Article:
The remodeler’s best friend
Growing up, we were taught not to mix water and electricity. So, when it comes to remodeling projects, we may be hesitant at first to use a tile saw which utilizes water and electricity—and a diamond rim rotating blade! But you needn’t worry because there’s no better way to cut a voluminous amount of tile or other masonry materials than with a tile saw, also known as a “wet saw.”
The Chicago Electric 10 in. 2.5 HP Tile/Brick Saw is a must-have for remodeling with tile, brink and other masonry.
The two-position cutting head enables you to adjust the blade for a variety of materials up to 3-1/2 inches thick and 24 inches in length or width. You can also make 22.5° and 45° bevel cuts. The tile saw includes a 3-gallon per minute water pump and high-impact ABS water tub that’s easy to clean. Additional features include a powerful dual capacity motor with sealed bearings and thermal overload protection, heavy-duty cast alloy column and cutting head for reduced vibration and an oversized steel frame with a precision linear bar system for smooth operation. The folding stand with wheels and diamond blade shown are sold separately.
If you’re never used a tile saw before, here are a few tips to get you started.
Position the tile saw on a solid and level surface. Sawing on a wobbly table could result in inaccurate cuts and potential injury.
Fill the tile saw’s reservoir with clean water—use a garden hose or pitcher. Make sure that the water pump is completely submerged.
Position the tile onto the cutting board. Adjust the fence so the blade lines up with the pencil mark demarcating where the cut should be. Keep the widest part of the tile between the fence and the blade so you can keep your hand as far from the blade as possible.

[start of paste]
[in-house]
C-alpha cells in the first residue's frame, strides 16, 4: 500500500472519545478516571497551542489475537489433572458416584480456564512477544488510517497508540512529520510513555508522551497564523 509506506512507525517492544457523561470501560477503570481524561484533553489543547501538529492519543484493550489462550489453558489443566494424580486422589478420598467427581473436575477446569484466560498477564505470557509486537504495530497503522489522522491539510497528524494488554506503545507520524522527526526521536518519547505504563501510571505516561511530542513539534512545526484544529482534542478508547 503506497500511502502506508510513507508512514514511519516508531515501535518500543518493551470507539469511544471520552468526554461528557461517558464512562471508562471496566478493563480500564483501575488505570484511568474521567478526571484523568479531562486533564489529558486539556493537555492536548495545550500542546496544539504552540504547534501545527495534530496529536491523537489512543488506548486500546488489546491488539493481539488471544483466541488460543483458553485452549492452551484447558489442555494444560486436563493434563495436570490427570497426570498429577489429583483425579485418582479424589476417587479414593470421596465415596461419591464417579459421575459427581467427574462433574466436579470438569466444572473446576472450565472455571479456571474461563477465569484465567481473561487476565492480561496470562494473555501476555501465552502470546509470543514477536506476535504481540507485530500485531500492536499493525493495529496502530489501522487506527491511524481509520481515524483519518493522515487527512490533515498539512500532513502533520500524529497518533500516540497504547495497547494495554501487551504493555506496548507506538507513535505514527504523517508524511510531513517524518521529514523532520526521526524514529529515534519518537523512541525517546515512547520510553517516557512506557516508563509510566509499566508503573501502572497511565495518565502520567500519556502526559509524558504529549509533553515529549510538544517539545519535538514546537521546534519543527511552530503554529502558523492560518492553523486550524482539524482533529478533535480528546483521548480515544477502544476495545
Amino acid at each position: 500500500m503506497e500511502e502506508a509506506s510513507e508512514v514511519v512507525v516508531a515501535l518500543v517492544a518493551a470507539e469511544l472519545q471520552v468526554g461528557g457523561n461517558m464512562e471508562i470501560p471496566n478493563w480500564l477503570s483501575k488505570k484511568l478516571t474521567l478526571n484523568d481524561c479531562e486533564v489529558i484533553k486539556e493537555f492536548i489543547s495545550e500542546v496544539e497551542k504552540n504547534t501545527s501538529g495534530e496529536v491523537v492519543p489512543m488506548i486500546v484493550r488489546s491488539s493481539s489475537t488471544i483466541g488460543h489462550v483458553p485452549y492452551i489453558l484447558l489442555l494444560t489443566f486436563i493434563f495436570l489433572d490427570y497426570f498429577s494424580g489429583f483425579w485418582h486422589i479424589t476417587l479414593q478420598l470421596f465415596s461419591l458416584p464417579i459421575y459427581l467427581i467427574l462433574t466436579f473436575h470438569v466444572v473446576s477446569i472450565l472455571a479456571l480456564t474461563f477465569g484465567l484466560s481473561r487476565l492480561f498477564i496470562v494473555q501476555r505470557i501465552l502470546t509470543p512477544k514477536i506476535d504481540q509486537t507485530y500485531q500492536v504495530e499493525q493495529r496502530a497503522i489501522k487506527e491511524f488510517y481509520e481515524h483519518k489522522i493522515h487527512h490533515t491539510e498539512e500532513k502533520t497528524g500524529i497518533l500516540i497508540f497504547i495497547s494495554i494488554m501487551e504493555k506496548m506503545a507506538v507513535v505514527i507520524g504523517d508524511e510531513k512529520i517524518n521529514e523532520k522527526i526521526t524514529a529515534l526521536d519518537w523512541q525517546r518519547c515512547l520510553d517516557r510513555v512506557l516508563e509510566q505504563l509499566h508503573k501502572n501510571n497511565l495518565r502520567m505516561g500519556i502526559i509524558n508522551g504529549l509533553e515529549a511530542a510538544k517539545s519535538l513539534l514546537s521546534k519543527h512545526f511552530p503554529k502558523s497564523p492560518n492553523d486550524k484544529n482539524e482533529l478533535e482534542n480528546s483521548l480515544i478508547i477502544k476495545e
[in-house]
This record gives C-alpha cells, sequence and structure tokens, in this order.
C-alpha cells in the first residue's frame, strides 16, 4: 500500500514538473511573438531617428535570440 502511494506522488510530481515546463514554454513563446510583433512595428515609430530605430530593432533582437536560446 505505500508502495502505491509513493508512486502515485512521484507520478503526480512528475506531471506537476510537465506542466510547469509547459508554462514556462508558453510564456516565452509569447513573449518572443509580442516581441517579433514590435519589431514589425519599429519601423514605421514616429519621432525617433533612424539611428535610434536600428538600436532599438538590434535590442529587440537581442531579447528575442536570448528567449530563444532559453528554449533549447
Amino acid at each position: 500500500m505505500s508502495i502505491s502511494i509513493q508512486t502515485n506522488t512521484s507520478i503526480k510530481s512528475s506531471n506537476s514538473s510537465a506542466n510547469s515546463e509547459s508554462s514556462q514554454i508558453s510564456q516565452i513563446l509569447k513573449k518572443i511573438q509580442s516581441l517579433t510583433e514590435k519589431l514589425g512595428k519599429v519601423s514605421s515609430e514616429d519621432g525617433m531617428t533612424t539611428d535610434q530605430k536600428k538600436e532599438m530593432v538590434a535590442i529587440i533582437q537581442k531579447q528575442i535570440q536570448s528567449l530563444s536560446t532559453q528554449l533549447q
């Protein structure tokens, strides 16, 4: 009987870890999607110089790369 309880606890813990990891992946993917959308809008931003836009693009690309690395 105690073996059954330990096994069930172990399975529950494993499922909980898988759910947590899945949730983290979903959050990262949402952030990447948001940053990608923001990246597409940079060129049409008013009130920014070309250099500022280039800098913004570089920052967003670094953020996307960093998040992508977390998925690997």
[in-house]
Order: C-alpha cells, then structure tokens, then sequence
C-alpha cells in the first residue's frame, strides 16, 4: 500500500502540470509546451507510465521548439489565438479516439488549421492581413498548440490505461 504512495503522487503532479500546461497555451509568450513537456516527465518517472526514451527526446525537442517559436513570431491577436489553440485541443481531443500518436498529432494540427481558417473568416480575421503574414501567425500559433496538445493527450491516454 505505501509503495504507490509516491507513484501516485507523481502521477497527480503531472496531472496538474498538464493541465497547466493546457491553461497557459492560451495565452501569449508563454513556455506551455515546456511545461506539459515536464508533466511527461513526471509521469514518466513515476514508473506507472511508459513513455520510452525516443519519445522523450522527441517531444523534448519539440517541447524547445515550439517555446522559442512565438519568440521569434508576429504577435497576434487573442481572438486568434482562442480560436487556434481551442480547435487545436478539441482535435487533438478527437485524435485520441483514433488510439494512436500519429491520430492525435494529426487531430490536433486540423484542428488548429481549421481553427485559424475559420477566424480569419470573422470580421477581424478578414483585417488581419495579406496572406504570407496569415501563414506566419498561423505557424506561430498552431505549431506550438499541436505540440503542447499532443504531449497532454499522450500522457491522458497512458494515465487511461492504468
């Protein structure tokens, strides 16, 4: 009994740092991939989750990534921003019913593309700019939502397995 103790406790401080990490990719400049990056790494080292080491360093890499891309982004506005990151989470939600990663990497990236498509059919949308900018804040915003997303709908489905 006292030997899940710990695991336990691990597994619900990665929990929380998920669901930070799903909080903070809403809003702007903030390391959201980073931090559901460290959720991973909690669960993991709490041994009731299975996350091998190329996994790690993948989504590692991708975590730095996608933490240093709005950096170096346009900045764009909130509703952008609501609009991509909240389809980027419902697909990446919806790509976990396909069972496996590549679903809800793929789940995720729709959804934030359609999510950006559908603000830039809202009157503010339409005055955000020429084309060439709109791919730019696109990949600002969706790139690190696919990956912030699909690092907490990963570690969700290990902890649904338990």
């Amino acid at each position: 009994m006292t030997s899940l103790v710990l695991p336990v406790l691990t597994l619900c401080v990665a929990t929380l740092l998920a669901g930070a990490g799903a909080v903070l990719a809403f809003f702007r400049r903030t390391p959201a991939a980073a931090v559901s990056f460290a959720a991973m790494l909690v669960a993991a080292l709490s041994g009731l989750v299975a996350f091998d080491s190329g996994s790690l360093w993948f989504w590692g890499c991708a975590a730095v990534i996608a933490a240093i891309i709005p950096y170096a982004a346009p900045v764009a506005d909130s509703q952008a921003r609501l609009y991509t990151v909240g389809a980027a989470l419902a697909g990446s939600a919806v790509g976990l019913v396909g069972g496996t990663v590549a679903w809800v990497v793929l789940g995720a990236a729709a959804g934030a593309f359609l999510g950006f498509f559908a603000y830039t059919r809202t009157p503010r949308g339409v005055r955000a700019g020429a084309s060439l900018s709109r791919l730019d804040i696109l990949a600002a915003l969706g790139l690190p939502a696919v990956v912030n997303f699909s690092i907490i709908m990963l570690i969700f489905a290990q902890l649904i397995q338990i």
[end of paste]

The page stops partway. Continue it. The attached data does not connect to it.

For cutting tiles along the diagonal, position a miter guide or speed square between the tile and the fence.
When making partial cuts, for example, an L-shaped cut to fit around an electrical outlet, set up the cut the same way but only feed the tile far enough into the blade as needed.
Position the tile, turn on the saw and make sure water is being sprayed onto the blade before cutting the tile.
Use a steady grip to feed the tile slowly into the blade, especially toward the edges of the tile as this is where the most breakage can occur. Do not force the cut.
When the cut is complete, carefully pull the pieces away and turn off the saw. Position the next tile for cutting and repeat the steps above.
Additional safety notes:
The water keeps the blade and tile cool and helps prevent particles from flying around. The water should flow freely around the entire cutting edge of the blade. If not, don’t begin cutting as this could damage the blade as well as the tile and potentially cause serious injury.
Always keep your hands away from the line of the cut to prevent injury.
Always wear safety glasses to prevent particles from injuring your eyes.
To insure electrical safety, it’s best to create a “drip loop.” See the illustrations above. Notice how the loop is lower than the outlet so water does not drip into the outlet.
The Chicago Electric 10 in. 2.5 HP Tile/Brick Saw is an unbeatable value—many customers have expressed how it’s cheaper to buy this tile saw than to rent one from a big box store. The only problem is there will be no excuse not to tackle more remodeling jobs! Check out other tile saws and accessories available from Harbor Freight or visit your local Harbor Freight Tools store.